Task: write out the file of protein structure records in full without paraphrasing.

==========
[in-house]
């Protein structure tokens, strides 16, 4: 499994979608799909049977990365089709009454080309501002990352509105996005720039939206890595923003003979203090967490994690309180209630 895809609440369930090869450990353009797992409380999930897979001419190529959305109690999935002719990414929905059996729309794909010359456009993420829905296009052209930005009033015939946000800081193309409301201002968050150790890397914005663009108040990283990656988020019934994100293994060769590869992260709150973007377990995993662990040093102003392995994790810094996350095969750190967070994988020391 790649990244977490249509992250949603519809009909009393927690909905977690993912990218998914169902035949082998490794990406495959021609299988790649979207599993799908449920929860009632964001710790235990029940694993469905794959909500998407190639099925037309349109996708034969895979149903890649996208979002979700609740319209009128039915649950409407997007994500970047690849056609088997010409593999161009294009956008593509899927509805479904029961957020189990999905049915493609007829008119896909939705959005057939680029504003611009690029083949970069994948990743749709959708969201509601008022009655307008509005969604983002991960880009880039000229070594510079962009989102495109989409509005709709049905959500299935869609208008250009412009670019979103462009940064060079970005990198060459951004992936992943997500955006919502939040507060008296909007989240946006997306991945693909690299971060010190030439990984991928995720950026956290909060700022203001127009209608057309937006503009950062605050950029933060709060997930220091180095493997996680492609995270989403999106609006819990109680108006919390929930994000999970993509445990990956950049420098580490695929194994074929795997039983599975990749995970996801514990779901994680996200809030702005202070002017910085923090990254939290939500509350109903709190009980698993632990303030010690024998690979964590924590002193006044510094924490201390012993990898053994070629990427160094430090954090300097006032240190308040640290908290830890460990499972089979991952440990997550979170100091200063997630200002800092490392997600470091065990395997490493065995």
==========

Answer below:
[in-house]
């Protein structure tokens, strides 16, 4: 499994979608799909049977990365089709009454080309501002990352509105996005720039939206890595923003003979203090967490994690309180209630 895809609440369930090869450990353009797992409380999930897979001419190529959305109690999935002719990414929905059996729309794909010359456009993420829905296009052209930005009033015939946000800081193309409301201002968050150790890397914005663009108040990283990656988020019934994100293994060769590869992260709150973007377990995993662990040093102003392995994790810094996350095969750190967070994988020391 790649990244977490249509992250949603519809009909009393927690909905977690993912990218998914169902035949082998490794990406495959021609299988790649979207599993799908449920929860009632964001710790235990029940694993469905794959909500998407190639099925037309349109996708034969895979149903890649996208979002979700609740319209009128039915649950409407997007994500970047690849056609088997010409593999161009294009956008593509899927509805479904029961957020189990999905049915493609007829008119896909939705959005057939680029504003611009690029083949970069994948990743749709959708969201509601008022009655307008509005969604983002991960880009880039000229070594510079962009989102495109989409509005709709049905959500299935869609208008250009412009670019979103462009940064060079970005990198060459951004992936992943997500955006919502939040507060008296909007989240946006997306991945693909690299971060010190030439990984991928995720950026956290909060700022203001127009209608057309937006503009950062605050950029933060709060997930220091180095493997996680492609995270989403999106609006819990109680108006919390929930994000999970993509445990990956950049420098580490695929194994074929795997039983599975990749995970996801514990779901994680996200809030702005202070002017910085923090990254939290939500509350109903709190009980698993632990303030010690024998690979964590924590002193006044510094924490201390012993990898053994070629990427160094430090954090300097006032240190308040640290908290830890460990499972089979991952440990997550979170100091200063997630200002800092490392997600470091065990395997490493065995």